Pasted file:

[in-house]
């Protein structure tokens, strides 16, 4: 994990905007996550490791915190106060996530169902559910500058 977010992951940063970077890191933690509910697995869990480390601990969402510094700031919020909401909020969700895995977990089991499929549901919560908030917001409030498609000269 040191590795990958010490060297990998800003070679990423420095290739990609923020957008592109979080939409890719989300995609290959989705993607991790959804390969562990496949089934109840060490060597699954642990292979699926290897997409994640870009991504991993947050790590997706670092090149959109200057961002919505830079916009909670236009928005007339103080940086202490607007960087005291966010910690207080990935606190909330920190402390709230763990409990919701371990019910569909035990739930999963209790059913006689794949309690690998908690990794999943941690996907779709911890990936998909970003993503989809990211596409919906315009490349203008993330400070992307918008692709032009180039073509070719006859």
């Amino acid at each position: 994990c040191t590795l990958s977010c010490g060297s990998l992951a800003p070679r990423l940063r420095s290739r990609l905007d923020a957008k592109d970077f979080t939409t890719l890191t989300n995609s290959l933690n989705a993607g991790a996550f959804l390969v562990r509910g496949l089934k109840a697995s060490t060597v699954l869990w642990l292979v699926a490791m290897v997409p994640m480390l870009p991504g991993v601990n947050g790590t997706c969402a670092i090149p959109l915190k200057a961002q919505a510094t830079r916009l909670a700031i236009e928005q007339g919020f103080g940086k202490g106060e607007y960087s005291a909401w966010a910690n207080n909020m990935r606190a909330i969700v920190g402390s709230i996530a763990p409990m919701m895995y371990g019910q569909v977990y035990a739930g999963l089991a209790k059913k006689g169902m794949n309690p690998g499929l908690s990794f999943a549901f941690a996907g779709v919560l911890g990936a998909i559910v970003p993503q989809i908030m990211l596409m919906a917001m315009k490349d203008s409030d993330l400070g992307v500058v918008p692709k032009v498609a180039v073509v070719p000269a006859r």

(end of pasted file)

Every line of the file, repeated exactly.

[in-house]
């Protein structure tokens, strides 16, 4: 994990905007996550490791915190106060996530169902559910500058 977010992951940063970077890191933690509910697995869990480390601990969402510094700031919020909401909020969700895995977990089991499929549901919560908030917001409030498609000269 040191590795990958010490060297990998800003070679990423420095290739990609923020957008592109979080939409890719989300995609290959989705993607991790959804390969562990496949089934109840060490060597699954642990292979699926290897997409994640870009991504991993947050790590997706670092090149959109200057961002919505830079916009909670236009928005007339103080940086202490607007960087005291966010910690207080990935606190909330920190402390709230763990409990919701371990019910569909035990739930999963209790059913006689794949309690690998908690990794999943941690996907779709911890990936998909970003993503989809990211596409919906315009490349203008993330400070992307918008692709032009180039073509070719006859």
């Amino acid at each position: 994990c040191t590795l990958s977010c010490g060297s990998l992951a800003p070679r990423l940063r420095s290739r990609l905007d923020a957008k592109d970077f979080t939409t890719l890191t989300n995609s290959l933690n989705a993607g991790a996550f959804l390969v562990r509910g496949l089934k109840a697995s060490t060597v699954l869990w642990l292979v699926a490791m290897v997409p994640m480390l870009p991504g991993v601990n947050g790590t997706c969402a670092i090149p959109l915190k200057a961002q919505a510094t830079r916009l909670a700031i236009e928005q007339g919020f103080g940086k202490g106060e607007y960087s005291a909401w966010a910690n207080n909020m990935r606190a909330i969700v920190g402390s709230i996530a763990p409990m919701m895995y371990g019910q569909v977990y035990a739930g999963l089991a209790k059913k006689g169902m794949n309690p690998g499929l908690s990794f999943a549901f941690a996907g779709v919560l911890g990936a998909i559910v970003p993503q989809i908030m990211l596409m919906a917001m315009k490349d203008s409030d993330l400070g992307v500058v918008p692709k032009v498609a180039v073509v070719p000269a006859r």